How I Love and How I Hate Baldur’s Gate 3

I finally broke down and bought myself a copy of Baldur’s Gate 3, the Game of the Year for 2023, when it came out for consoles. I do all of my gaming on consoles because I have inexplicably bad luck with technical difficulties whenever I game on PC. So with the flood of sassy pale vampire cosplays and fan art that flooded the tail end of last year I figured it was time to actually see what the big deal was.

I simultaneously love it and bash my head against it in utter frustration.

Let’s get the bad out of the way. I find the combat system to be a chore. While Baldur’s Gate 3 does a good job of simulating the experience of playing a tabletop roleplaying game, I don’t know if that’s a great gameplay decision. If I wanted to roll dice I’d do that with my friends, and at least then there’s some camaraderie over poor results or outrageous good luck. But when I’m alone in my living room pulling my hair out watching every attack I make Miss and Miss and Miss while my opponents seemingly score unerring Hit after Hit… it feels less than heroic. Some people find spectacular failures as a result of probability to be amusing. I find it a waste of my time after spending twenty minutes on a fight that I have to start again.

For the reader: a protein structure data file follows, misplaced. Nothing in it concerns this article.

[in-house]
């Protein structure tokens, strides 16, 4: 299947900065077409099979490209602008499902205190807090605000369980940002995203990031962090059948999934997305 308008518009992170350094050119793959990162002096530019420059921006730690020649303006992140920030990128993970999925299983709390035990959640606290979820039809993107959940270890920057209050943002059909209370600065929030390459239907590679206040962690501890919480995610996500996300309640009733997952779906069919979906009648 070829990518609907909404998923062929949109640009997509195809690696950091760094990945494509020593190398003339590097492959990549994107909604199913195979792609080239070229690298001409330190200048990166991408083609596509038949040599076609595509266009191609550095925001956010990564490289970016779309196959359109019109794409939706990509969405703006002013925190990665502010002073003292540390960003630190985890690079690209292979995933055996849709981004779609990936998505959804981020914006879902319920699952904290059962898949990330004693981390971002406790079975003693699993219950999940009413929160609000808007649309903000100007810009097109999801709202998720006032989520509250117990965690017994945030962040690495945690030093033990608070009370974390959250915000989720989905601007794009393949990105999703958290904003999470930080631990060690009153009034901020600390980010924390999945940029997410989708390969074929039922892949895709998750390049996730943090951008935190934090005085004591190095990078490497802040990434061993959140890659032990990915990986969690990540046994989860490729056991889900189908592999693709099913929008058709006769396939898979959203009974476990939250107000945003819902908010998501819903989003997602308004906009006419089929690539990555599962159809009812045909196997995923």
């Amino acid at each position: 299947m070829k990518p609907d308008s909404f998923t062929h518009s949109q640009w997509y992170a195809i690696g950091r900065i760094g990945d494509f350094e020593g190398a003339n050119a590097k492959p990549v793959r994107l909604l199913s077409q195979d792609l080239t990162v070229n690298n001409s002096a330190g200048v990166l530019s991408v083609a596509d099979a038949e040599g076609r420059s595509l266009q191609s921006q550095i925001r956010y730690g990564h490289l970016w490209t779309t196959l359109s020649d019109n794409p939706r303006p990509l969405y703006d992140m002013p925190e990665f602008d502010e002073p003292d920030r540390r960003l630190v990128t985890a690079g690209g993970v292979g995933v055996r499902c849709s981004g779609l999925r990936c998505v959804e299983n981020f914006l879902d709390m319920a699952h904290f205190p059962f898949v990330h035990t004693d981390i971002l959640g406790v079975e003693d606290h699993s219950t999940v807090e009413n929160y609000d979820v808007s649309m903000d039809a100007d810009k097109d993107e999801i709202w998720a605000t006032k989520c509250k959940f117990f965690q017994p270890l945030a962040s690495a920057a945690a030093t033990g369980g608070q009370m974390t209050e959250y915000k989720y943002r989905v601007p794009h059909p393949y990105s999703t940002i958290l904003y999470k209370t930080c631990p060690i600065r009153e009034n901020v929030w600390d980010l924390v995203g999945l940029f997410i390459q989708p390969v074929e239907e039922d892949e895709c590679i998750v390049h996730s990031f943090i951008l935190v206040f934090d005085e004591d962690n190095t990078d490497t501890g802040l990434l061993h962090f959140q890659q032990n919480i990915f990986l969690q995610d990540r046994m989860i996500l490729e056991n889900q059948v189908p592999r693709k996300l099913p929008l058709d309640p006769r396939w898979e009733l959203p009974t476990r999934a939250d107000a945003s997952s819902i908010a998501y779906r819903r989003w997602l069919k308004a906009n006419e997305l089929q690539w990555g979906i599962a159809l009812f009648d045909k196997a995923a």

I also don’t like the Dungeons & Dragons 5E system. Years ago when D&D 4E came out I turned away from it, strolled into Pathfinder’s awaiting arms, and never looked back. To this day I’ve never played a serious D&D 5E campaign. I find their three-action system to be far more elegant and streamlined. My brain doesn’t wrap around the Action, Movement, Bonus Action system as easily.

But then there are the things that keep pulling me back in despite my hair-pulling aggravation.

I instantly saw why everyone was crazy for this cast of characters. With gold-standard voice acting, unforgettable design, and personal stories that have so far kept me very engaged, I find myself wanting to know what happens next with this band of weirdos. And the top-tier voice acting isn’t limited to the main roster. Seemingly everyone you encounter, from random folks in the forest to the monsters you’re destined to slay… well, the phrase “there are no small parts only small actors” comes to mind.

And the character creator! A friend of mine called it “the first boss you have to defeat!” When I first fired up Baldur’s Gate 3 I thought I knew the character I wanted to create. Two hours later I was still poking through the character creator, toying not only with race and class options but hair highlights, heterochromia, vitiligo, gender identity, piercings, tattoos, and age. As of this writing I’ve made five different starting characters, and I still don’t know which one will be the first to reach the game’s ending.

And on a personal note, I’ve been fascinated by the githyanki since I learned of them way back in Advanced Dungeons & Dragons Second Edition, and to see them along with a nautiloid in the game’s opening made me squeak more than a man in his mid-forties probably ought to. But hey, I was a sucker for Spelljammer as a kid, too.

I’ve decided to swallow my pride and play the game on Easy mode. I care more about the story and characters than overcoming game mechanics that are sucking the fun out of the fantasy. Maybe one day one of my many characters will actually finish the game and I’ll have a more rounded picture of Baldur’s Gate 3.

And I can see why nearly everyone loves Karlach.